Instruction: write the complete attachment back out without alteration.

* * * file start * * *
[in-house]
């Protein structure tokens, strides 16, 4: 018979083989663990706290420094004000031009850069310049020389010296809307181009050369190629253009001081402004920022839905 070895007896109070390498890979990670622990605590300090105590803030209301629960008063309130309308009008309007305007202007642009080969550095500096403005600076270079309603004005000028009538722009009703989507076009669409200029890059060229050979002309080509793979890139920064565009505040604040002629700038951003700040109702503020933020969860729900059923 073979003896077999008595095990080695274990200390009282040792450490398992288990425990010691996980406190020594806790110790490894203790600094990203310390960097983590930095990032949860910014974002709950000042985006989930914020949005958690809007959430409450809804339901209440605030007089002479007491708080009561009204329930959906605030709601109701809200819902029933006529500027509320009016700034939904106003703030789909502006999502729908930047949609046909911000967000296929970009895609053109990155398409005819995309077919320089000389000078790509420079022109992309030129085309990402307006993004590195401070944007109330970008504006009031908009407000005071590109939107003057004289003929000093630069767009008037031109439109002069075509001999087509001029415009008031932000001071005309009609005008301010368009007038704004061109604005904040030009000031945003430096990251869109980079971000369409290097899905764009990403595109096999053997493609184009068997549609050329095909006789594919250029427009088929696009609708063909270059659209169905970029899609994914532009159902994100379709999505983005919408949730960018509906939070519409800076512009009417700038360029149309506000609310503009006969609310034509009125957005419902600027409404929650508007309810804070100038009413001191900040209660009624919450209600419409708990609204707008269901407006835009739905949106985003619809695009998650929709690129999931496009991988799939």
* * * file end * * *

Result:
[in-house]
């Protein structure tokens, strides 16, 4: 018979083989663990706290420094004000031009850069310049020389010296809307181009050369190629253009001081402004920022839905 070895007896109070390498890979990670622990605590300090105590803030209301629960008063309130309308009008309007305007202007642009080969550095500096403005600076270079309603004005000028009538722009009703989507076009669409200029890059060229050979002309080509793979890139920064565009505040604040002629700038951003700040109702503020933020969860729900059923 073979003896077999008595095990080695274990200390009282040792450490398992288990425990010691996980406190020594806790110790490894203790600094990203310390960097983590930095990032949860910014974002709950000042985006989930914020949005958690809007959430409450809804339901209440605030007089002479007491708080009561009204329930959906605030709601109701809200819902029933006529500027509320009016700034939904106003703030789909502006999502729908930047949609046909911000967000296929970009895609053109990155398409005819995309077919320089000389000078790509420079022109992309030129085309990402307006993004590195401070944007109330970008504006009031908009407000005071590109939107003057004289003929000093630069767009008037031109439109002069075509001999087509001029415009008031932000001071005309009609005008301010368009007038704004061109604005904040030009000031945003430096990251869109980079971000369409290097899905764009990403595109096999053997493609184009068997549609050329095909006789594919250029427009088929696009609708063909270059659209169905970029899609994914532009159902994100379709999505983005919408949730960018509906939070519409800076512009009417700038360029149309506000609310503009006969609310034509009125957005419902600027409404929650508007309810804070100038009413001191900040209660009624919450209600419409708990609204707008269901407006835009739905949106985003619809695009998650929709690129999931496009991988799939």